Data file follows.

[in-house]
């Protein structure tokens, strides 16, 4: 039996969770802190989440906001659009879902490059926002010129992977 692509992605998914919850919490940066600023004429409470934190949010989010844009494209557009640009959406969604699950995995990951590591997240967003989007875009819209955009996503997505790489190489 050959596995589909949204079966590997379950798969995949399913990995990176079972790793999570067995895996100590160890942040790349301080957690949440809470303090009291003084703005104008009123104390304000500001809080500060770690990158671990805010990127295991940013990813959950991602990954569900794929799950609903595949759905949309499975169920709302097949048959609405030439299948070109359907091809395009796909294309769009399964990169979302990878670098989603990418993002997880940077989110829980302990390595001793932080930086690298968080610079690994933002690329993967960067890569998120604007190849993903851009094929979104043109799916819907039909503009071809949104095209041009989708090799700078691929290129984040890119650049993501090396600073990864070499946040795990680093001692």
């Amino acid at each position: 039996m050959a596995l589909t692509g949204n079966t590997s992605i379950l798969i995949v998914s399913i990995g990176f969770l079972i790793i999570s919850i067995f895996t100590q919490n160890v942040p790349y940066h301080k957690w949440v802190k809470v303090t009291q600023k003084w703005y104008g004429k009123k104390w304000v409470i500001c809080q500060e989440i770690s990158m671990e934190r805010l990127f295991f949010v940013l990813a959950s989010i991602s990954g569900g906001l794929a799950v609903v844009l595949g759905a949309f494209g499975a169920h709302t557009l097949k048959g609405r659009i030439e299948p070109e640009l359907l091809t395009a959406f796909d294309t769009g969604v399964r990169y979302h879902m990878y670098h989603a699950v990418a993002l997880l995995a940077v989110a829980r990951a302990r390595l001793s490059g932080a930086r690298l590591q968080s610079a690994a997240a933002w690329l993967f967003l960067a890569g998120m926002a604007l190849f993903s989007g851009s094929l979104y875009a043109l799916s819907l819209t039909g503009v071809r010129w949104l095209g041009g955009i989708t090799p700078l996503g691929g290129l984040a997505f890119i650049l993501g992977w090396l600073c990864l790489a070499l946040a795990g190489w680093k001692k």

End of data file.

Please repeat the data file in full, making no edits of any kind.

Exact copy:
[in-house]
């Protein structure tokens, strides 16, 4: 039996969770802190989440906001659009879902490059926002010129992977 692509992605998914919850919490940066600023004429409470934190949010989010844009494209557009640009959406969604699950995995990951590591997240967003989007875009819209955009996503997505790489190489 050959596995589909949204079966590997379950798969995949399913990995990176079972790793999570067995895996100590160890942040790349301080957690949440809470303090009291003084703005104008009123104390304000500001809080500060770690990158671990805010990127295991940013990813959950991602990954569900794929799950609903595949759905949309499975169920709302097949048959609405030439299948070109359907091809395009796909294309769009399964990169979302990878670098989603990418993002997880940077989110829980302990390595001793932080930086690298968080610079690994933002690329993967960067890569998120604007190849993903851009094929979104043109799916819907039909503009071809949104095209041009989708090799700078691929290129984040890119650049993501090396600073990864070499946040795990680093001692």
């Amino acid at each position: 039996m050959a596995l589909t692509g949204n079966t590997s992605i379950l798969i995949v998914s399913i990995g990176f969770l079972i790793i999570s919850i067995f895996t100590q919490n160890v942040p790349y940066h301080k957690w949440v802190k809470v303090t009291q600023k003084w703005y104008g004429k009123k104390w304000v409470i500001c809080q500060e989440i770690s990158m671990e934190r805010l990127f295991f949010v940013l990813a959950s989010i991602s990954g569900g906001l794929a799950v609903v844009l595949g759905a949309f494209g499975a169920h709302t557009l097949k048959g609405r659009i030439e299948p070109e640009l359907l091809t395009a959406f796909d294309t769009g969604v399964r990169y979302h879902m990878y670098h989603a699950v990418a993002l997880l995995a940077v989110a829980r990951a302990r390595l001793s490059g932080a930086r690298l590591q968080s610079a690994a997240a933002w690329l993967f967003l960067a890569g998120m926002a604007l190849f993903s989007g851009s094929l979104y875009a043109l799916s819907l819209t039909g503009v071809r010129w949104l095209g041009g955009i989708t090799p700078l996503g691929g290129l984040a997505f890119i650049l993501g992977w090396l600073c990864l790489a070499l946040a795990g190489w680093k001692k």